There are a few details to consider, however. In ICD-9-CM, this code excludes conditions due to intervertebral disc disorders. Those are coded using the 722 Intervertebral disc disorders series, which are Category III codes. In other words, if the GEMs hold true and this specific diagnosis applies, a Category III code should be used instead because Medicare recognizes this type of neck pain may require longer-term treatment.
There is another lesson here. Code M54.2 in ICD-10-CM has an “Excludes1” note regarding cervicalgia due to intervertebral disc disorders (in M50.xx). “Excludes1” is a new convention in ICD-10-CM that tells us these two codes may not be used together, ever. If it were an “Excludes2,” the two conditions can co-exist, but both must be coded to adequately report the situation.
These codes may require a moderate term of treatment. A commonly used code from this list of 36 codes is 847.0 Sprain of neck. The GEMs point to two ICD-10-CM codes in this instance: S13.4xxA Sprain of ligaments of the cervical spine, initial encounter and S13.8xxA Sprain of joints and ligaments of other parts of the neck, initial encounter. The difference is the first code lists three specific ligaments, as well as whiplash injury. The other code covers anything else in the neck. ICD-10-CM provides payers with a little more detail because there is now more than one code to describe this condition. Medicare may likely replace the ICD-9-CM code with both of these ICD-10-CM codes; however, they may only choose to cover the first code. That is just part of the mystery.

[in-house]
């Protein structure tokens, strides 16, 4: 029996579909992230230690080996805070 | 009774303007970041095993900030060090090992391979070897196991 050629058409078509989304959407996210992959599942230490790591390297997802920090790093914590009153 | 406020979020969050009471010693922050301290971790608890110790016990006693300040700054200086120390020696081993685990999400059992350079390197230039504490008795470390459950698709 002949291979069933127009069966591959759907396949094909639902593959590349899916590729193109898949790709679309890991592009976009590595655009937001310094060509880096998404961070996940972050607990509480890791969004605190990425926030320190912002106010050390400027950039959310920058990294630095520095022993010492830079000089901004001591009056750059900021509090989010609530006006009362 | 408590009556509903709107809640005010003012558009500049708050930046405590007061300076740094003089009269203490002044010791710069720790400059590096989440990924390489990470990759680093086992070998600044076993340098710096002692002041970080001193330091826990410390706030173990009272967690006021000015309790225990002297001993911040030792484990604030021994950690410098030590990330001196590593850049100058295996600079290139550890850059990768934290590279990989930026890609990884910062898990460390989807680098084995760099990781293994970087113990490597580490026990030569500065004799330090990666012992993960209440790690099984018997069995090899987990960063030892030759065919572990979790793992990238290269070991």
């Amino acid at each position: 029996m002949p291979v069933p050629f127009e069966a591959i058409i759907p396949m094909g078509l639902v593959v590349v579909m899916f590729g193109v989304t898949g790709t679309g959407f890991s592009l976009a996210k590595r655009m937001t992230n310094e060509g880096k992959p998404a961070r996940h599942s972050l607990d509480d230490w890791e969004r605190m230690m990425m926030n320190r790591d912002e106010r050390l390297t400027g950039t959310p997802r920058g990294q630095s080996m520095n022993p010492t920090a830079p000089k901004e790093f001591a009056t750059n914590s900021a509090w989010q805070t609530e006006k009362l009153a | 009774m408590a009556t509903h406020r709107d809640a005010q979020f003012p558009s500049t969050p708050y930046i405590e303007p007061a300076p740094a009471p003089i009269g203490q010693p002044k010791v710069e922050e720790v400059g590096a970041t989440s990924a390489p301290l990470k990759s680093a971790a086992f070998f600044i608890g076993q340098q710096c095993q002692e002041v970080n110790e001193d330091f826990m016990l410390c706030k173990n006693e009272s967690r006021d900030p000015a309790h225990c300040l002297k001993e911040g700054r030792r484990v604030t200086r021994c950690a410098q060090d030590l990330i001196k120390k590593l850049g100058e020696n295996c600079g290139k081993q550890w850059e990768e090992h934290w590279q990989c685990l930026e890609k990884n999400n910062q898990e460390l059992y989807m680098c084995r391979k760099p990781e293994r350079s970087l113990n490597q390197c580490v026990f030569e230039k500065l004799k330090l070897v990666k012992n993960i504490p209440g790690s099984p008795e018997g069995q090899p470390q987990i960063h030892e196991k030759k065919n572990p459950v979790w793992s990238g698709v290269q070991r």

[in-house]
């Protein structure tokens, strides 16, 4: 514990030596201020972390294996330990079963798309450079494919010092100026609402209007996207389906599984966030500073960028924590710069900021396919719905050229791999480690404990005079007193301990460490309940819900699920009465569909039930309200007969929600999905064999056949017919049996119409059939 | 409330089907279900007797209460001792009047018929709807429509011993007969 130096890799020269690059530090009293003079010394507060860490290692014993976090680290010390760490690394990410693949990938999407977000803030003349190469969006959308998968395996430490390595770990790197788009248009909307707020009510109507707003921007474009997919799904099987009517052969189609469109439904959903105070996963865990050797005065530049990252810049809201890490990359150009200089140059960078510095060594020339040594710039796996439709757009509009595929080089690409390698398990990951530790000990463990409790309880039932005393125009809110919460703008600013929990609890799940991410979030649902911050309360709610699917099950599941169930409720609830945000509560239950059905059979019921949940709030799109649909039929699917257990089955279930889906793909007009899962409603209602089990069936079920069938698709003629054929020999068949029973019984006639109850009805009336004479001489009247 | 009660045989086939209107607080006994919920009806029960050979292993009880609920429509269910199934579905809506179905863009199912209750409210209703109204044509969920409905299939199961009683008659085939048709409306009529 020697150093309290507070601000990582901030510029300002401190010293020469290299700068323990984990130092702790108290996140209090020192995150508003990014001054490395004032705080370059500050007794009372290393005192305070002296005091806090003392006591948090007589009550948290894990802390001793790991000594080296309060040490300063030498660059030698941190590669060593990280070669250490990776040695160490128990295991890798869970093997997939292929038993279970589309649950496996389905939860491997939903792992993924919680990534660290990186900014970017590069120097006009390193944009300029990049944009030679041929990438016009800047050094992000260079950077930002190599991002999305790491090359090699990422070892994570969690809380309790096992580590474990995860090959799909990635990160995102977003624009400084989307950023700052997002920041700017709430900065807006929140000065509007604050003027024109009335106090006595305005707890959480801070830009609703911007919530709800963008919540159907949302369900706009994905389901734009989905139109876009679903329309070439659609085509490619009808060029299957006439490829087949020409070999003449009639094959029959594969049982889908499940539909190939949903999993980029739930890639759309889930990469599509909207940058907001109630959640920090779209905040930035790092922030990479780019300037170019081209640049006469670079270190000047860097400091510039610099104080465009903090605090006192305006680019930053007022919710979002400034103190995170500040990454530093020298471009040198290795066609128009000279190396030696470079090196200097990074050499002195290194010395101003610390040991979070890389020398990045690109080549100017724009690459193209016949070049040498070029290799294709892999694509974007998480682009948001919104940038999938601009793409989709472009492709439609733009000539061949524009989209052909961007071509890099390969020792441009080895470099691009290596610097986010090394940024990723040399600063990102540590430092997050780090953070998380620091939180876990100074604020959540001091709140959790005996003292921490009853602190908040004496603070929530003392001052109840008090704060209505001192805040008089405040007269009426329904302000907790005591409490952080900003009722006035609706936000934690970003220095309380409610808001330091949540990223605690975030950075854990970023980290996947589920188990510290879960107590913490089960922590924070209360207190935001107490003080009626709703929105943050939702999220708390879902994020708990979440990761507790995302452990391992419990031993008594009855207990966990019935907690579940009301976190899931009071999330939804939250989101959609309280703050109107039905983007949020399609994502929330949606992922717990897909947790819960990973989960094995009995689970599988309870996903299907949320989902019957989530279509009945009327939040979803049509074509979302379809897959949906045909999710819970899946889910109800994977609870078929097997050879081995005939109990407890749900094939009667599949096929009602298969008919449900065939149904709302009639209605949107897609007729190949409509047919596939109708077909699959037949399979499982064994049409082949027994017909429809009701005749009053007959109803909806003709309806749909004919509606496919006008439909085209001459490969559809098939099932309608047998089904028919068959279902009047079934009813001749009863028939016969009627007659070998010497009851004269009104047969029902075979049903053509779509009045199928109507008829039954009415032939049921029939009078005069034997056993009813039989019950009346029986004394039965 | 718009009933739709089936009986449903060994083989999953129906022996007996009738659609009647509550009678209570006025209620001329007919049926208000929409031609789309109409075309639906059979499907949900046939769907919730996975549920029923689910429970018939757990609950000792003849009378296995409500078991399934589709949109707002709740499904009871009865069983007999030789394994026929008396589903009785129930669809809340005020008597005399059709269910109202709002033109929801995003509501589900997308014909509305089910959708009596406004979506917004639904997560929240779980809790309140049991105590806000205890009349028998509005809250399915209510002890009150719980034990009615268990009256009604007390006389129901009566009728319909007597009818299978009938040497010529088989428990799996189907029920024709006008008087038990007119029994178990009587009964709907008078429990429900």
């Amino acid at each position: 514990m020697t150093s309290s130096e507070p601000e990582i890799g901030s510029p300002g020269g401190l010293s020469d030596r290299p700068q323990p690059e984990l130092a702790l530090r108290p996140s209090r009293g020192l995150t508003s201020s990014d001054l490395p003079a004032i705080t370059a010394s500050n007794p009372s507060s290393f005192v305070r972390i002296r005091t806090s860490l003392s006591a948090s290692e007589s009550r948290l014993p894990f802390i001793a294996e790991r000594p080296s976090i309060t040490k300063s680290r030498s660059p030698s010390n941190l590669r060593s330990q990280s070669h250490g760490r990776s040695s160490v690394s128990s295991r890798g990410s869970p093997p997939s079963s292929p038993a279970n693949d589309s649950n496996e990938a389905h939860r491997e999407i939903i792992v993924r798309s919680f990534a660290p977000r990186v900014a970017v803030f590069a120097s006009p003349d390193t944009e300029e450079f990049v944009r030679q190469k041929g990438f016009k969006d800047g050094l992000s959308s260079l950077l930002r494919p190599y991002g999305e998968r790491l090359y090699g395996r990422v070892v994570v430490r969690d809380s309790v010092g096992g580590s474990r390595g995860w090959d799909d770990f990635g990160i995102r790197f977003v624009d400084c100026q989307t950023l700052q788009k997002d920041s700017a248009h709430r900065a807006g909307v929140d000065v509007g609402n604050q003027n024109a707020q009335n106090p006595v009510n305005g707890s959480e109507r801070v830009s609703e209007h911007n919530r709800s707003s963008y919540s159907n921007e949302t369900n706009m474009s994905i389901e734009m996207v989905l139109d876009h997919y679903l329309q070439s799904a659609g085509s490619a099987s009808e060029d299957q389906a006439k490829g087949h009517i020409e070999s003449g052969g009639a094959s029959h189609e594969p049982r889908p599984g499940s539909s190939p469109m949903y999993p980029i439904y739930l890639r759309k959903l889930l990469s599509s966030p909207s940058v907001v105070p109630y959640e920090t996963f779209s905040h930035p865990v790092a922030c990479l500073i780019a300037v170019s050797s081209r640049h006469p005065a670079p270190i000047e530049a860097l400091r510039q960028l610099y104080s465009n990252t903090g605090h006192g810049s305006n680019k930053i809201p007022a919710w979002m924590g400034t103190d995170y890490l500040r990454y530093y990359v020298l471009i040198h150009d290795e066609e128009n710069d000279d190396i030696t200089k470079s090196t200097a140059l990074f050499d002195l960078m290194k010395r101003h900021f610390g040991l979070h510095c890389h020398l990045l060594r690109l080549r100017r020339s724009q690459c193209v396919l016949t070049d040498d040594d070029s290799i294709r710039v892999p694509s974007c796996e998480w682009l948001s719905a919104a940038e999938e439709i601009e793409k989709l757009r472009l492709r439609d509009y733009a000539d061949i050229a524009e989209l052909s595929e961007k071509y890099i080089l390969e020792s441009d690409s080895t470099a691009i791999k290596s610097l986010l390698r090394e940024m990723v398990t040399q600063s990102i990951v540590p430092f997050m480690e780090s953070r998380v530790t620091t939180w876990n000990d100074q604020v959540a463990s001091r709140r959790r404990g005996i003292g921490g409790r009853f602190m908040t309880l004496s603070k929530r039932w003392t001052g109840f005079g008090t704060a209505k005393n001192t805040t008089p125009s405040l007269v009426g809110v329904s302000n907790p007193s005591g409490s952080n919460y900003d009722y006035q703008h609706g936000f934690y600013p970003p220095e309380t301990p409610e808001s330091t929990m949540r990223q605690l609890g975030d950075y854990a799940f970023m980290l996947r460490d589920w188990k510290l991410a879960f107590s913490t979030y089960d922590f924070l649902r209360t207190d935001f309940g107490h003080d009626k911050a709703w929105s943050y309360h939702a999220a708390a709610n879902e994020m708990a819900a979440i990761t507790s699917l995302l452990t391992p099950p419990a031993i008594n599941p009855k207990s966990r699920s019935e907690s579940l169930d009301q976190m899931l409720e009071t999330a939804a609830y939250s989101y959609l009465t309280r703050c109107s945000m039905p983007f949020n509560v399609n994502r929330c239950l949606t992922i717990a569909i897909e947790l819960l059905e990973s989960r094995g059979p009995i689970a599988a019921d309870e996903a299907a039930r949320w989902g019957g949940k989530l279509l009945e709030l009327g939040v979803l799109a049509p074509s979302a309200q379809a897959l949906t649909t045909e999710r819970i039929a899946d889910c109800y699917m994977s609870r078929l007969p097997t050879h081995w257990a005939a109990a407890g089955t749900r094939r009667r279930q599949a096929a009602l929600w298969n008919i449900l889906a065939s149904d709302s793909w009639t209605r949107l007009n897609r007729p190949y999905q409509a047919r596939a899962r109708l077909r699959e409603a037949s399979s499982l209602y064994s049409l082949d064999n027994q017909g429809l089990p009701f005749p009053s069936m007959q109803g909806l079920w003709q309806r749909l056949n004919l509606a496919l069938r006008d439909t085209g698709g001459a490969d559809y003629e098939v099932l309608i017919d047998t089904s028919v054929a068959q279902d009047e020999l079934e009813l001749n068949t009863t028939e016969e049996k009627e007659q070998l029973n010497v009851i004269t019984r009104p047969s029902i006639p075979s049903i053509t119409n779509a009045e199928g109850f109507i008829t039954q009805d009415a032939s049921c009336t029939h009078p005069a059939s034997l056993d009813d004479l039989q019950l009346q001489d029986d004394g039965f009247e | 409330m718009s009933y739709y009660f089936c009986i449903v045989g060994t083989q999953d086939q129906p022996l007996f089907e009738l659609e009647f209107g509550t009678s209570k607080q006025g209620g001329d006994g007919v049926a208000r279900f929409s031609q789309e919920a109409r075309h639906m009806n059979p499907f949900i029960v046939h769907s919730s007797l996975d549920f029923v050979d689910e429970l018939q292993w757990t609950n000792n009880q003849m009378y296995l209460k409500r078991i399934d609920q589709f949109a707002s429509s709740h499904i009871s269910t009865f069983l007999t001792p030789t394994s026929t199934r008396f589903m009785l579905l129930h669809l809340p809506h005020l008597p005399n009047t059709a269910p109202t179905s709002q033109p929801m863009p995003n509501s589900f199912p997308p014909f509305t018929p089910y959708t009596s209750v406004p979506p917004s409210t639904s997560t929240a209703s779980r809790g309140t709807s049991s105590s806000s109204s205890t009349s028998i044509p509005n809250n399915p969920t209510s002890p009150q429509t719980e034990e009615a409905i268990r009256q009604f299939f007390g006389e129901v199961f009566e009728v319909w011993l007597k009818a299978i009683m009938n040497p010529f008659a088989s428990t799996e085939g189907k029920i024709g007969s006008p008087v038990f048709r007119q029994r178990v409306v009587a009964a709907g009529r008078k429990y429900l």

There are a couple of ICD-10-CM coding convention lessons here, as well. The new codes contain seven characters, but the fifth and sixth are “x” because they are placeholders. They don’t add meaning to the code; they simply make sure the seventh character stays in the seventh position, where it’s supposed to be.
The seventh character here could be “A” for initial encounter, “D” for subsequent encounter, or “S” for sequela. As such, there are actually six possible codes. This ability to report on the status of the encounter is new in ICD-10-CM, and may be found on several codes that chiropractic physicians may use. The code will end with the letter “A” on the first visit and “D” for follow-up. You would use “S” only if the condition has technically resolved, but the patient is still experiencing problems a long time later.